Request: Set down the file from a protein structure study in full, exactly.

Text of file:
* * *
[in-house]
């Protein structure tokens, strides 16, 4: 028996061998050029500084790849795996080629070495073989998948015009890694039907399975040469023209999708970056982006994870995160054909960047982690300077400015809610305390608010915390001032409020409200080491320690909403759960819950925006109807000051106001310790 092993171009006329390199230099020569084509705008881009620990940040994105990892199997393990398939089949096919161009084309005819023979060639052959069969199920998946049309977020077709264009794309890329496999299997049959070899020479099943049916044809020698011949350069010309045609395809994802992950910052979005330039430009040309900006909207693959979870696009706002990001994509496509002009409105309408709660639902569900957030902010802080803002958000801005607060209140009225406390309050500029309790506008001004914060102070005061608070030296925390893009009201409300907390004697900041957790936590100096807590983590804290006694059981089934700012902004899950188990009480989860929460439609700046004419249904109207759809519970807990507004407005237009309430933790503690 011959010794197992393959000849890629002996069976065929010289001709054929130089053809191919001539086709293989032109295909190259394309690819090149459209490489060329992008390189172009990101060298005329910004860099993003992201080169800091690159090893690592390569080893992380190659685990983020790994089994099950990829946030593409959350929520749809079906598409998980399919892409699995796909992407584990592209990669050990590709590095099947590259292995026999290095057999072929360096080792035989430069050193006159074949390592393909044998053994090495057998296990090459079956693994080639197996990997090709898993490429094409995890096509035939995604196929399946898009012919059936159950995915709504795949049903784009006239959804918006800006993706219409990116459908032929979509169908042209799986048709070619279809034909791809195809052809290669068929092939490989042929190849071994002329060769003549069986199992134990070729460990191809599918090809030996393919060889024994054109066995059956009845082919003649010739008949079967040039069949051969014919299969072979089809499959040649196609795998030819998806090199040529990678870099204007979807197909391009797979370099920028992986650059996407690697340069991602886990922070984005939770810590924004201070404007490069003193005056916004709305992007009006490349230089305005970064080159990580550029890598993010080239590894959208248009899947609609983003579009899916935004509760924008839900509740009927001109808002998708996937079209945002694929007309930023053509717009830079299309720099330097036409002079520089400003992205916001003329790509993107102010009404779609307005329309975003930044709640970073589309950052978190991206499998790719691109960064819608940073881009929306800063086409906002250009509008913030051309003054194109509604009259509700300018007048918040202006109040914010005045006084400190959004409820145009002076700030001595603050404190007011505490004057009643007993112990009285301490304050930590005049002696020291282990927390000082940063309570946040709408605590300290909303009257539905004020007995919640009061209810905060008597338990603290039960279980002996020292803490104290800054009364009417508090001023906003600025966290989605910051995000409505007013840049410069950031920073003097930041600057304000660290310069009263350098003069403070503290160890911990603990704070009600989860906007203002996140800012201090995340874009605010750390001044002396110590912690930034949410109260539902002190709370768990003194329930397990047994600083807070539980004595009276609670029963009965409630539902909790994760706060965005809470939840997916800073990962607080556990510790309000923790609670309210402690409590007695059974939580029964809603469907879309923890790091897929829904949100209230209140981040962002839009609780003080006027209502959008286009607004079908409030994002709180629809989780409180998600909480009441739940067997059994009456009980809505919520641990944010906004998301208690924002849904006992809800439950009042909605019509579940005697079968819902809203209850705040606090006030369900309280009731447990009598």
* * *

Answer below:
[in-house]
């Protein structure tokens, strides 16, 4: 028996061998050029500084790849795996080629070495073989998948015009890694039907399975040469023209999708970056982006994870995160054909960047982690300077400015809610305390608010915390001032409020409200080491320690909403759960819950925006109807000051106001310790 092993171009006329390199230099020569084509705008881009620990940040994105990892199997393990398939089949096919161009084309005819023979060639052959069969199920998946049309977020077709264009794309890329496999299997049959070899020479099943049916044809020698011949350069010309045609395809994802992950910052979005330039430009040309900006909207693959979870696009706002990001994509496509002009409105309408709660639902569900957030902010802080803002958000801005607060209140009225406390309050500029309790506008001004914060102070005061608070030296925390893009009201409300907390004697900041957790936590100096807590983590804290006694059981089934700012902004899950188990009480989860929460439609700046004419249904109207759809519970807990507004407005237009309430933790503690 011959010794197992393959000849890629002996069976065929010289001709054929130089053809191919001539086709293989032109295909190259394309690819090149459209490489060329992008390189172009990101060298005329910004860099993003992201080169800091690159090893690592390569080893992380190659685990983020790994089994099950990829946030593409959350929520749809079906598409998980399919892409699995796909992407584990592209990669050990590709590095099947590259292995026999290095057999072929360096080792035989430069050193006159074949390592393909044998053994090495057998296990090459079956693994080639197996990997090709898993490429094409995890096509035939995604196929399946898009012919059936159950995915709504795949049903784009006239959804918006800006993706219409990116459908032929979509169908042209799986048709070619279809034909791809195809052809290669068929092939490989042929190849071994002329060769003549069986199992134990070729460990191809599918090809030996393919060889024994054109066995059956009845082919003649010739008949079967040039069949051969014919299969072979089809499959040649196609795998030819998806090199040529990678870099204007979807197909391009797979370099920028992986650059996407690697340069991602886990922070984005939770810590924004201070404007490069003193005056916004709305992007009006490349230089305005970064080159990580550029890598993010080239590894959208248009899947609609983003579009899916935004509760924008839900509740009927001109808002998708996937079209945002694929007309930023053509717009830079299309720099330097036409002079520089400003992205916001003329790509993107102010009404779609307005329309975003930044709640970073589309950052978190991206499998790719691109960064819608940073881009929306800063086409906002250009509008913030051309003054194109509604009259509700300018007048918040202006109040914010005045006084400190959004409820145009002076700030001595603050404190007011505490004057009643007993112990009285301490304050930590005049002696020291282990927390000082940063309570946040709408605590300290909303009257539905004020007995919640009061209810905060008597338990603290039960279980002996020292803490104290800054009364009417508090001023906003600025966290989605910051995000409505007013840049410069950031920073003097930041600057304000660290310069009263350098003069403070503290160890911990603990704070009600989860906007203002996140800012201090995340874009605010750390001044002396110590912690930034949410109260539902002190709370768990003194329930397990047994600083807070539980004595009276609670029963009965409630539902909790994760706060965005809470939840997916800073990962607080556990510790309000923790609670309210402690409590007695059974939580029964809603469907879309923890790091897929829904949100209230209140981040962002839009609780003080006027209502959008286009607004079908409030994002709180629809989780409180998600909480009441739940067997059994009456009980809505919520641990944010906004998301208690924002849904006992809800439950009042909605019509579940005697079968819902809203209850705040606090006030369900309280009731447990009598």